Provincial sales tax a good idea in light of low oil prices

It’s time to face the facts: The oil sands are no longer a safety valve for Alberta.

Earlier this week, Royal Dutch Shell announced it would not invest in any new oil sands operations because of the expense of developing the projects. Most of the spending for bitumen extraction comes upfront, which is known as a “sunk cost”. Bitumen is among the lowest-priced oil in the world, with the highest cost for extraction and production.

A year ago, oil sands producers were losing money every day. Today things are looking slightly more optimistic; Saudi Arabia, which effectively determines the global oil price, said they would like to see the price of a barrel of crude to rise to $60 in 2017. That’s better than the roughly $55 a barrel many forecasted the price would stay at, but a far cry from the glory days of $100 a barrel, which brought a flood of investment in the 2000s.

The bitumen bubble is not going away any time soon. Relying on resource royalties to fund our future is a recipe for stagnancy.

Alberta’s oil industry is facing huge challenges. ExxonMobil Corp. slashed reserves after pulling back from the $16-billion Kearl oil sands project, and ConocoPhillips said erasing oil sands barrels had reduced its reserves to a 15-year low. It doesn’t help that the United States continues to ramp up shale fields production, which further drives down the price of Canadian crude.

All of this means the province can’t perpetually hope oil prices will rebound to bring prosperity back to Alberta. And with the provincial deficit inching towards $10.4 billion (the largest in Alberta’s history), something needs to be done.

It’s time to look at a provincial sales tax, as Alberta Party leader Greg Clark has proposed.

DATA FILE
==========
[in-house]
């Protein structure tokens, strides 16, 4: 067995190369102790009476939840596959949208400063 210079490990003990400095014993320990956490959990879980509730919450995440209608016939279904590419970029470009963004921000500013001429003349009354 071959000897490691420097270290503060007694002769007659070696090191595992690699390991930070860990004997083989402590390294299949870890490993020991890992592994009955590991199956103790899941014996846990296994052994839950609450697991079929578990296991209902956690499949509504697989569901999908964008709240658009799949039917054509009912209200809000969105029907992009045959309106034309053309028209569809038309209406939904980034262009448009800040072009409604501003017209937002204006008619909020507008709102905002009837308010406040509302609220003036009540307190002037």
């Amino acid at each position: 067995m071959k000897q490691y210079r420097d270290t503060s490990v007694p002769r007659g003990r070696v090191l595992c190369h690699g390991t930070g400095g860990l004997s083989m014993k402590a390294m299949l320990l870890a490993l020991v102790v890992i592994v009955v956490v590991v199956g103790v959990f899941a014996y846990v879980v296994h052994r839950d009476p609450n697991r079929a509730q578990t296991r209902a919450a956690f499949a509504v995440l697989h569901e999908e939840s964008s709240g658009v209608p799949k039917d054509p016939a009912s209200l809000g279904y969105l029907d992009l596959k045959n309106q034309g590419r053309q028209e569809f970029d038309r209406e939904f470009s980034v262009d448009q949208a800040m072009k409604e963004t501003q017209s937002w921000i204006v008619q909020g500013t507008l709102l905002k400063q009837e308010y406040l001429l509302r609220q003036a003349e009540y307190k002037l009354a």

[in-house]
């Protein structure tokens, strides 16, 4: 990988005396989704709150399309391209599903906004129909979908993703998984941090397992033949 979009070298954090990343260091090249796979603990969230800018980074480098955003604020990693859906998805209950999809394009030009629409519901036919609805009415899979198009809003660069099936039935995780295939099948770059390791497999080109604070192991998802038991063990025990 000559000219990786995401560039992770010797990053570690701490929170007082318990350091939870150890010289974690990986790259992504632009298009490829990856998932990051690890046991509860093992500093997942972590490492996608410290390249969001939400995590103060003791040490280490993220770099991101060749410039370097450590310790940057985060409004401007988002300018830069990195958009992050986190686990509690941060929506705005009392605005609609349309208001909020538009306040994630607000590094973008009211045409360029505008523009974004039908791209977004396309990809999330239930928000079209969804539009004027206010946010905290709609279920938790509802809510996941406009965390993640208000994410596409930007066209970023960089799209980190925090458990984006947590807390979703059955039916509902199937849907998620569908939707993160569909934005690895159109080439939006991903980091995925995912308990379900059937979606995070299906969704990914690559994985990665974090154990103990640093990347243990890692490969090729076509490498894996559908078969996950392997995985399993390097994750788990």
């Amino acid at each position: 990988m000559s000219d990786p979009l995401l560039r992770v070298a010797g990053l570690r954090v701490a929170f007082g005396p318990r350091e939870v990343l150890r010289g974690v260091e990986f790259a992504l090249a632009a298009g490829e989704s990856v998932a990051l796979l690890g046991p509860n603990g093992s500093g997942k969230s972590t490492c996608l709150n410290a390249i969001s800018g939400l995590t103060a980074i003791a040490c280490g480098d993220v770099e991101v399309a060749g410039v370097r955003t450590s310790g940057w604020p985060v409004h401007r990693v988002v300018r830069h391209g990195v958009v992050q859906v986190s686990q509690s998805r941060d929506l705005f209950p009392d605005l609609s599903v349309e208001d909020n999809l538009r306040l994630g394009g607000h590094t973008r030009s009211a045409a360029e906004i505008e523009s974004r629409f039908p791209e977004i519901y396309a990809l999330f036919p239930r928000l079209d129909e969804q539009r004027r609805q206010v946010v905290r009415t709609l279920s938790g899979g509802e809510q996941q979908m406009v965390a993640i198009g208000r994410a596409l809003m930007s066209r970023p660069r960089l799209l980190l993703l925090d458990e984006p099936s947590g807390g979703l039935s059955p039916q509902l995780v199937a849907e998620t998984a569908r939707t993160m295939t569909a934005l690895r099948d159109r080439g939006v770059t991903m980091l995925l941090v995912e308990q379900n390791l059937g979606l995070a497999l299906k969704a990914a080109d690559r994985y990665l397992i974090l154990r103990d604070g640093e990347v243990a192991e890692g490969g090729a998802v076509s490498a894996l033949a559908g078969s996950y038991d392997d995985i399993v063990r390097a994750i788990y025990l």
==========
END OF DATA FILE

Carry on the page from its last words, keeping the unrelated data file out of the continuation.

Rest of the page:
MacEwan University economist Ergete Ferede has said a five per cent sales tax would generate roughly $5 billion, which would wipe out half the province’s deficit.

Finance Minister Joe Ceci has committed to wiping out the deficit with no public sector layoffs or additional taxes. This kind of reminds me of United States President Donald Trump’s proposal to raise military spending by $54 billion while making cuts to federal social assistance and foreign aid — it makes little to no sense and is wishful thinking.

Although Alberta is currently the only province in Canada without a provincial sales tax, you may be surprised to learn that Alberta was actually the first province to implement a provincial sales tax, by the Alberta Social Credit government, in 1936.

Albertans will soon have to face a choice: they can bask in the misnomer of the ‘Alberta Advantage’ (while services get cut and government buildings are shut down), or they can pony up and pay what the rest of Canada has been paying for decades.

As the world invests more into renewable energy and pulls back from fossil fuels, the Alberta government desperately needs a new source of revenue. Introducing a provincial sales tax could have other benefits as well, such as tempering the impact of the carbon tax.

Unless we want to wallow in mediocrity for years to come, it’s time to bite the bullet. Or in this case, the bitumen.

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